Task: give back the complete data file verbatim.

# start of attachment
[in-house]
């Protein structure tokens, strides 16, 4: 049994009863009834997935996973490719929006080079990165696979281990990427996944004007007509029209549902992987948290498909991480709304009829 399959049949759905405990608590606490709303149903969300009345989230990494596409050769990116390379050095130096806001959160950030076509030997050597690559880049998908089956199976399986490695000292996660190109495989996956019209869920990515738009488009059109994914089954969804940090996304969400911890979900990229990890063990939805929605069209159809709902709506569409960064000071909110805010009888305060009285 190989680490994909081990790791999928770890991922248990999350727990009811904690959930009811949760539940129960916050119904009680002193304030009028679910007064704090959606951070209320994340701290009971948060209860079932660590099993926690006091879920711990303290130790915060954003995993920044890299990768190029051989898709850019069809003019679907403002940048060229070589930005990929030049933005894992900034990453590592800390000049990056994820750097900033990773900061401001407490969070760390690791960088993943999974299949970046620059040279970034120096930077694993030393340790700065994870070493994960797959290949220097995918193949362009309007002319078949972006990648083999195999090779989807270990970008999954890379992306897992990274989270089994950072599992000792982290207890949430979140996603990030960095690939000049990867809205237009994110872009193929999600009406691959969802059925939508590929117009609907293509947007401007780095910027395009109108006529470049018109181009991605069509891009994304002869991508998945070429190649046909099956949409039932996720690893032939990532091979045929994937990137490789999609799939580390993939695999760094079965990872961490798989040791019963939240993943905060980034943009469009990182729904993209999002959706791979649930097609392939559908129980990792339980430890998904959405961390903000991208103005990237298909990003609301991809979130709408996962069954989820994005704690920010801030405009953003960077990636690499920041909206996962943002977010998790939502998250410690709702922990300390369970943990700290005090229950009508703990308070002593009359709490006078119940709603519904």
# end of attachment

[in-house]
């Protein structure tokens, strides 16, 4: 049994009863009834997935996973490719929006080079990165696979281990990427996944004007007509029209549902992987948290498909991480709304009829 399959049949759905405990608590606490709303149903969300009345989230990494596409050769990116390379050095130096806001959160950030076509030997050597690559880049998908089956199976399986490695000292996660190109495989996956019209869920990515738009488009059109994914089954969804940090996304969400911890979900990229990890063990939805929605069209159809709902709506569409960064000071909110805010009888305060009285 190989680490994909081990790791999928770890991922248990999350727990009811904690959930009811949760539940129960916050119904009680002193304030009028679910007064704090959606951070209320994340701290009971948060209860079932660590099993926690006091879920711990303290130790915060954003995993920044890299990768190029051989898709850019069809003019679907403002940048060229070589930005990929030049933005894992900034990453590592800390000049990056994820750097900033990773900061401001407490969070760390690791960088993943999974299949970046620059040279970034120096930077694993030393340790700065994870070493994960797959290949220097995918193949362009309007002319078949972006990648083999195999090779989807270990970008999954890379992306897992990274989270089994950072599992000792982290207890949430979140996603990030960095690939000049990867809205237009994110872009193929999600009406691959969802059925939508590929117009609907293509947007401007780095910027395009109108006529470049018109181009991605069509891009994304002869991508998945070429190649046909099956949409039932996720690893032939990532091979045929994937990137490789999609799939580390993939695999760094079965990872961490798989040791019963939240993943905060980034943009469009990182729904993209999002959706791979649930097609392939559908129980990792339980430890998904959405961390903000991208103005990237298909990003609301991809979130709408996962069954989820994005704690920010801030405009953003960077990636690499920041909206996962943002977010998790939502998250410690709702922990300390369970943990700290005090229950009508703990308070002593009359709490006078119940709603519904």